I would first like to apologize that a few months had passed since Icame across the project you lead with the Children at the school about Jewish life in Gunzenhausen, and the writing of this letter. I was deeply moved to read about the history of my ancestors. I think this is wonderful way for the kids in the school to learn about humanity and tolerance, as well as learning about our shared history.
My grandmother used to spend her childhood summers in Gunzenhausen. She had very fond memories of these times, spending time with her grandparents and playing with her cousins. She was also very fond of her uncle Max Rosenau, and was very saddened to hear of his death - the information she received during the 1930s clearly statedhe was murdered by Nazi supporters.
Following is some information about our branch of the family. Please let me know if you have any further questions, and I will ask my mother and uncles. I can also see if we have any pictures of Friederika and Isak Altmann.
In June 2016 we got a message from descendants of Isaak Rosenau in the USA. They were looking for their German ancestors and thought they might find them in Gunzenhausen.They are indeed descendants of Isaak Rosenau and so we were able to learn interesting facts about some of Mendel Rosenau's children in the USA:
Our great great-grandfather was Isaac Rosenau, born in 1832, came to the US with his brother Samuel in 1850. They departed Hamburg on the ship 'Elizabeth' and arrived in New York, May 22, 1850. Brother Herman came in 1852.
Samuel Rosenau's grave in the Temple cemetary in Louisville KY indicates his place of birth as 'Gunneshausen,' and his year of birth as 1832. We believe that 'Gunneshausen' may be an alternate spelling of Gunzenhausen.
After moving here, the Rosenau brothers became successful merchants.
Isaac (Ike) fought for the Confederacy during our US Civil War. None of our Rosenau family members ever owned slaves, or were in favor of racial inequality - quite the opposite.
It was said our grandfather once received death threats for his role preventing a lynching in the 1930s. He was a a true lover of all people. Our grandfather was David Lee Rosenau, Jr. He was born in Athens AL, USA in 1903. He was both a judge and a business and finance professor at Athens State College (now Athens University) for much of his life and then he became the longest serving judge in Alabama state history, and a greatly loved man.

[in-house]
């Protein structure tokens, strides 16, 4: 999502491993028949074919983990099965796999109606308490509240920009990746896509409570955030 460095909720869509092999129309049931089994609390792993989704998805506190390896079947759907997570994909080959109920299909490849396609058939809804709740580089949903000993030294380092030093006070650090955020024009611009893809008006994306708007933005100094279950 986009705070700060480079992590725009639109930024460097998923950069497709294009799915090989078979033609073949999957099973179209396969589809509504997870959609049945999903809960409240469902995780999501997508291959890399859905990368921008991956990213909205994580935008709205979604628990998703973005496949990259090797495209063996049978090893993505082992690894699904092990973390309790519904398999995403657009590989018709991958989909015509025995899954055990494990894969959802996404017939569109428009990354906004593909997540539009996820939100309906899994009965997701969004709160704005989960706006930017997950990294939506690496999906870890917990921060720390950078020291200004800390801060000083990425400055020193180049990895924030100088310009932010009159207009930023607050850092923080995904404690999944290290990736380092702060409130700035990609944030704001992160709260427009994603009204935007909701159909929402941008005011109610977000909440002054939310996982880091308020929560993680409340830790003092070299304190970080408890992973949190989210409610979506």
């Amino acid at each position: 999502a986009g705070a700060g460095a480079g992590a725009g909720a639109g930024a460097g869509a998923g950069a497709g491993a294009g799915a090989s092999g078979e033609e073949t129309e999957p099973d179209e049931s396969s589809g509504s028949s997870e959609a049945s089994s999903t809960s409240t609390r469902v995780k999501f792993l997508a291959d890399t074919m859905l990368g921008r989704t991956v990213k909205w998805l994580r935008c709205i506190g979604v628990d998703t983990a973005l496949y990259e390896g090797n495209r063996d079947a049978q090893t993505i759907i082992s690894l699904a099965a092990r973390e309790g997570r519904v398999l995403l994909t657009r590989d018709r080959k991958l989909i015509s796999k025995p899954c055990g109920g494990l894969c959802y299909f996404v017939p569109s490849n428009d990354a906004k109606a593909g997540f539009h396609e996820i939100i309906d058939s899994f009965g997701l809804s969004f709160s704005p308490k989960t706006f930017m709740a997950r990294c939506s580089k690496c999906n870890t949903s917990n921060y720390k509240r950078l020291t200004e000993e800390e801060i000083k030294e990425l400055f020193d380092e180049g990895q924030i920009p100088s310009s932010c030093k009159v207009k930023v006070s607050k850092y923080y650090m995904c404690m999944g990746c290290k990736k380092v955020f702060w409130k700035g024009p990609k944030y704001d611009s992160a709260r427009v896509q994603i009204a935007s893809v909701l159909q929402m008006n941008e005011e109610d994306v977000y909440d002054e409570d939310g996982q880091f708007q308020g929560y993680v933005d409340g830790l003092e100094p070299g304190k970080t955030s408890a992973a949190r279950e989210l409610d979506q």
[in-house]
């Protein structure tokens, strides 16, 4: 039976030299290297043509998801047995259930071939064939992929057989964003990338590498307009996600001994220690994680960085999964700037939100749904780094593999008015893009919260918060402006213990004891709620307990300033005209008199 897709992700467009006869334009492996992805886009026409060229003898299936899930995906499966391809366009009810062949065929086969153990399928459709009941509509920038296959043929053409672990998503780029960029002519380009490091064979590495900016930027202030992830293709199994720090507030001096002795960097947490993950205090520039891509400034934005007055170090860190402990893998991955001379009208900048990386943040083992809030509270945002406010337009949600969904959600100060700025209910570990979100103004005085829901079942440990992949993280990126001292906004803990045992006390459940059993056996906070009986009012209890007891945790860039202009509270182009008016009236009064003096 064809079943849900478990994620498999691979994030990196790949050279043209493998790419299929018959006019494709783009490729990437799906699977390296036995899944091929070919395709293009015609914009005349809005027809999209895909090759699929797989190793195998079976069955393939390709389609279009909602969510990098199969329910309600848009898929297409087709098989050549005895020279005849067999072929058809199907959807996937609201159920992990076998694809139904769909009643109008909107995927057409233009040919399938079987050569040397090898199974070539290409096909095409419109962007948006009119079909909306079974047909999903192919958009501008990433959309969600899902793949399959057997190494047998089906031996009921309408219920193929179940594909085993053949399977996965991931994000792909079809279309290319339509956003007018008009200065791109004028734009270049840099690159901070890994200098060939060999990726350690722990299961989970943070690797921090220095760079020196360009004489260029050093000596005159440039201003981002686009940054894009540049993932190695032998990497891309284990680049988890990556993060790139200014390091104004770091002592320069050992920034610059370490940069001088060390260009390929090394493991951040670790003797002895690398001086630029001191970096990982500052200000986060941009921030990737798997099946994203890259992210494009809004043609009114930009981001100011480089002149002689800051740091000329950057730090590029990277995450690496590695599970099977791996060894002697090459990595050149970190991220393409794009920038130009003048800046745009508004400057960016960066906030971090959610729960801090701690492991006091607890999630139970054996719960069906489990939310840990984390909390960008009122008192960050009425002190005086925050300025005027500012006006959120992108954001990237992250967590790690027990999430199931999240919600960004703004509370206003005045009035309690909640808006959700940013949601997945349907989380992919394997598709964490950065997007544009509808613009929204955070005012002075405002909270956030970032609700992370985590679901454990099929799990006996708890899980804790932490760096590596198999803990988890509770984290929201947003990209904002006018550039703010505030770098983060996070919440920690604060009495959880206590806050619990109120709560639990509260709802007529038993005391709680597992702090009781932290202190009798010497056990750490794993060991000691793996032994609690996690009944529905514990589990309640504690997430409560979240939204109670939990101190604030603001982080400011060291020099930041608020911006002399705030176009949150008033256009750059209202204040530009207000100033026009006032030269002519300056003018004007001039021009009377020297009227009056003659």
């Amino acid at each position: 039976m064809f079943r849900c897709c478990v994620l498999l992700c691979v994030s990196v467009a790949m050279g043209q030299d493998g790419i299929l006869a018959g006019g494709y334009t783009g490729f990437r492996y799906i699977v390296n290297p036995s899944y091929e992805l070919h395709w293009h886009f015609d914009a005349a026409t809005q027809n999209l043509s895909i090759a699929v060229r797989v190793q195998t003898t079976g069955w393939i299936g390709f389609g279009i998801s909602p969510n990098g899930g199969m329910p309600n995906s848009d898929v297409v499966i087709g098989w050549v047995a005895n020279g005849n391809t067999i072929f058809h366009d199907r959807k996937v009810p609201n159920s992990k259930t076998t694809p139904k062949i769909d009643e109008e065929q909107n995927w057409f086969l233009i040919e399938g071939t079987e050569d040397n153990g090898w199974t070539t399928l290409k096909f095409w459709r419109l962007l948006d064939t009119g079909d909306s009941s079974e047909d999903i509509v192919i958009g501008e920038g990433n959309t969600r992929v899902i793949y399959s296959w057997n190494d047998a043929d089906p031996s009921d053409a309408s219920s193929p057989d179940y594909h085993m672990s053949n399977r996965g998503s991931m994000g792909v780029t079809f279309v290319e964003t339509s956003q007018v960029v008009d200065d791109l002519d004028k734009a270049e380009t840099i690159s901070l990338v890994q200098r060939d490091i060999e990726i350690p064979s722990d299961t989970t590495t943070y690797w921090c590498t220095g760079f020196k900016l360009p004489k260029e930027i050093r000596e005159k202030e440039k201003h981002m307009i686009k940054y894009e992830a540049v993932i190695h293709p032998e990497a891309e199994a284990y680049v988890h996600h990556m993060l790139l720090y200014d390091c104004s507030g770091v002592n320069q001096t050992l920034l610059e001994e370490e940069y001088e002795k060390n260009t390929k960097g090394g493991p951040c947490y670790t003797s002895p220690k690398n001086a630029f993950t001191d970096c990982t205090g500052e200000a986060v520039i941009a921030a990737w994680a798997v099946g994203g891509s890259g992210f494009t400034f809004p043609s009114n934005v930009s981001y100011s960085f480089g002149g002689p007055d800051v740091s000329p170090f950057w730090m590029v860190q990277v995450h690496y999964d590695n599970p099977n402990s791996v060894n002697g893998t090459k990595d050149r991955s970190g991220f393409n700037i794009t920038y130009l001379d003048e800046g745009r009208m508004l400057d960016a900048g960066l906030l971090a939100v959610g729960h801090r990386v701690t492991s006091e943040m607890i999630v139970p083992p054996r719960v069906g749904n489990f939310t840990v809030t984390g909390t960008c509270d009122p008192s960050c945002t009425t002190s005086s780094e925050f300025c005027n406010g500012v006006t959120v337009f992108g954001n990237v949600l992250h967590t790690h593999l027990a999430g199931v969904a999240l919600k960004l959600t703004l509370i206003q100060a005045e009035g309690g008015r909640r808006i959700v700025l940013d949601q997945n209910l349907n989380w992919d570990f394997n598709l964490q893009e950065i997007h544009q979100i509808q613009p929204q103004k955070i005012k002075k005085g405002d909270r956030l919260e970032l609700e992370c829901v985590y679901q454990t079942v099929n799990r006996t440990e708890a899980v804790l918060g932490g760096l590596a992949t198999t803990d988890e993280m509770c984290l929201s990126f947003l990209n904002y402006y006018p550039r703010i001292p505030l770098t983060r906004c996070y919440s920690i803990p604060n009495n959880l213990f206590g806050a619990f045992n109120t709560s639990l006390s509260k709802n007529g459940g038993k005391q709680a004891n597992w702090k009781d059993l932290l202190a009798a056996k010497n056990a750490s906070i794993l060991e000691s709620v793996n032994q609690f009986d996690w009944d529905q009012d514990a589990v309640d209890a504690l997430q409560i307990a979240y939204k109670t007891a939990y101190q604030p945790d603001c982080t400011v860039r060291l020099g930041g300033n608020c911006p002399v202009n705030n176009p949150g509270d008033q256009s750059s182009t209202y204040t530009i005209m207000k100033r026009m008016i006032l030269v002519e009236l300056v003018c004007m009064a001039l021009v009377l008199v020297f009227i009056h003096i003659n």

From Bobby Ray Hicks we got more information:
"After arriving in the United States Isaak, Samuel and Herman (Hirsch) moved about somewhat. During the American Civil War, Isaak and Herman, although not slave owners, served in the Confederate Army. Following the War, Izaak and Samuel settled in Athens, Alabama and Herman moved to Pulaski, Tennessee. All three became successful merchants and Herman moved once again to Tuscaloosa, Alabama and he and his sons, David and Monroe, owned three textile mills -- one making cloth and two making socks.
Isaak remained in Athens, Alabama until his death. He and his wife, Hannah Cohn/Cohen (spelled both ways at different times) had a number of children. Two of their sons, Max and David Lee remained in Athens and entered the retail business. David Lee had two children, David Lee, Jr. and Margaret. David Lee, Jr. became a lawyer and judge. David Lee, Jr. was known as one who upheld the law no matter the consequences. Indeed, he was just and fair and once prevented a lynching. He was appointed a judge at a young age and was re-elected to numerous four year terms until mandatory retirement age. He had one of the longest judgeship tenures in the State of Alabama.
After seeing a picture of David Lee, Jr.'s cousin, Rosenau, Samuel it was noted by family members what a strong family resemblance appeared of the two."
A Sewing Machine goes on a Journey
In the summer of 2020, a woman from Weißenburg contacted us. She wrote “… I have an antique sewing machine from J. Rosenau Gunzenhausen. It is beautiful and maybe there is interest ... I would be very happy if the sewing machine were to go back into your family's possession ... "
Two family members of the Rosenau descendants then got in touch and showed interest.
Bobby Ray Hicks from the USA wrote: „…My research has told me the Rosenaus were in some sort of iron works. I have not been able to determine exactly what they produced. So I am wondering if they manufactured this sewing machine?...“
Yoav Etsion from Israel wrote: „Bobby Ray was gracious enough to let me negotiate with the seller first…I hope we can agree … so I can ship the machine to Israel. This can be a fantastic way to commemorate my ancestors!...“
And after ten weeks the news came:
„… The sewing machine has arrived, and I am restoring it. It is a great family heirloom. Thank you so much…“
The company name is still clearly legible today.